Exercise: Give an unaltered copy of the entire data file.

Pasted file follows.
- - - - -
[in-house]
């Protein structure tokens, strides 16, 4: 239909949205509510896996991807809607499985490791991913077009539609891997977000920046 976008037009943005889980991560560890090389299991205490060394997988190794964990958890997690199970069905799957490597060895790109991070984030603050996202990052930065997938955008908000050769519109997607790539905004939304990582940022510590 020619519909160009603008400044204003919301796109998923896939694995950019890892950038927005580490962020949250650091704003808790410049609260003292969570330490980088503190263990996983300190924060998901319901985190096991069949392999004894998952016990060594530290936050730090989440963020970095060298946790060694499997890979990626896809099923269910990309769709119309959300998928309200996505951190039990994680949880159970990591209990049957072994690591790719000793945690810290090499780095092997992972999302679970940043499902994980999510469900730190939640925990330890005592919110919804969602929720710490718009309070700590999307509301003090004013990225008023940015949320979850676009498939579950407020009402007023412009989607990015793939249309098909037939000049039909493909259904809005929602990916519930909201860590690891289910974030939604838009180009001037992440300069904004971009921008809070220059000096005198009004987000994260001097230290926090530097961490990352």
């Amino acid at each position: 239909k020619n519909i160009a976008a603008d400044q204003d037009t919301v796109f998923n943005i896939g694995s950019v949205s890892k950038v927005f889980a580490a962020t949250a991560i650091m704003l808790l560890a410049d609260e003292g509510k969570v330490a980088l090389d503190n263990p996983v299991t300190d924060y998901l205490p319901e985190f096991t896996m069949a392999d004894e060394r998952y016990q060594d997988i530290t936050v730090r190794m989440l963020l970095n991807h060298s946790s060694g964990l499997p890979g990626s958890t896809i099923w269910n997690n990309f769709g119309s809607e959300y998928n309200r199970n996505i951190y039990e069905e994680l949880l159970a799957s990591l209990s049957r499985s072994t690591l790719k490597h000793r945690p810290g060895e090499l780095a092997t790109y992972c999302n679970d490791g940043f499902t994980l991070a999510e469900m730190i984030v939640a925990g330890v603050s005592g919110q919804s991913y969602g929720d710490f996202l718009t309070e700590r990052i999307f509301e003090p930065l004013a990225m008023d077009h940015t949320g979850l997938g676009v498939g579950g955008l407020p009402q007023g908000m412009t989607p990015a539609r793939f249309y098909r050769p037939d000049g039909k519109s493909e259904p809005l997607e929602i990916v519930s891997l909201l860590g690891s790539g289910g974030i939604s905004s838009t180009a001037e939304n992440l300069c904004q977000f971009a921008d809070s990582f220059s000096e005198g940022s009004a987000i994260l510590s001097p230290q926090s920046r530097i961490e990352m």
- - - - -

[in-house]
């Protein structure tokens, strides 16, 4: 239909949205509510896996991807809607499985490791991913077009539609891997977000920046 976008037009943005889980991560560890090389299991205490060394997988190794964990958890997690199970069905799957490597060895790109991070984030603050996202990052930065997938955008908000050769519109997607790539905004939304990582940022510590 020619519909160009603008400044204003919301796109998923896939694995950019890892950038927005580490962020949250650091704003808790410049609260003292969570330490980088503190263990996983300190924060998901319901985190096991069949392999004894998952016990060594530290936050730090989440963020970095060298946790060694499997890979990626896809099923269910990309769709119309959300998928309200996505951190039990994680949880159970990591209990049957072994690591790719000793945690810290090499780095092997992972999302679970940043499902994980999510469900730190939640925990330890005592919110919804969602929720710490718009309070700590999307509301003090004013990225008023940015949320979850676009498939579950407020009402007023412009989607990015793939249309098909037939000049039909493909259904809005929602990916519930909201860590690891289910974030939604838009180009001037992440300069904004971009921008809070220059000096005198009004987000994260001097230290926090530097961490990352």
């Amino acid at each position: 239909k020619n519909i160009a976008a603008d400044q204003d037009t919301v796109f998923n943005i896939g694995s950019v949205s890892k950038v927005f889980a580490a962020t949250a991560i650091m704003l808790l560890a410049d609260e003292g509510k969570v330490a980088l090389d503190n263990p996983v299991t300190d924060y998901l205490p319901e985190f096991t896996m069949a392999d004894e060394r998952y016990q060594d997988i530290t936050v730090r190794m989440l963020l970095n991807h060298s946790s060694g964990l499997p890979g990626s958890t896809i099923w269910n997690n990309f769709g119309s809607e959300y998928n309200r199970n996505i951190y039990e069905e994680l949880l159970a799957s990591l209990s049957r499985s072994t690591l790719k490597h000793r945690p810290g060895e090499l780095a092997t790109y992972c999302n679970d490791g940043f499902t994980l991070a999510e469900m730190i984030v939640a925990g330890v603050s005592g919110q919804s991913y969602g929720d710490f996202l718009t309070e700590r990052i999307f509301e003090p930065l004013a990225m008023d077009h940015t949320g979850l997938g676009v498939g579950g955008l407020p009402q007023g908000m412009t989607p990015a539609r793939f249309y098909r050769p037939d000049g039909k519109s493909e259904p809005l997607e929602i990916v519930s891997l909201l860590g690891s790539g289910g974030i939604s905004s838009t180009a001037e939304n992440l300069c904004q977000f971009a921008d809070s990582f220059s000096e005198g940022s009004a987000i994260l510590s001097p230290q926090s920046r530097i961490e990352m």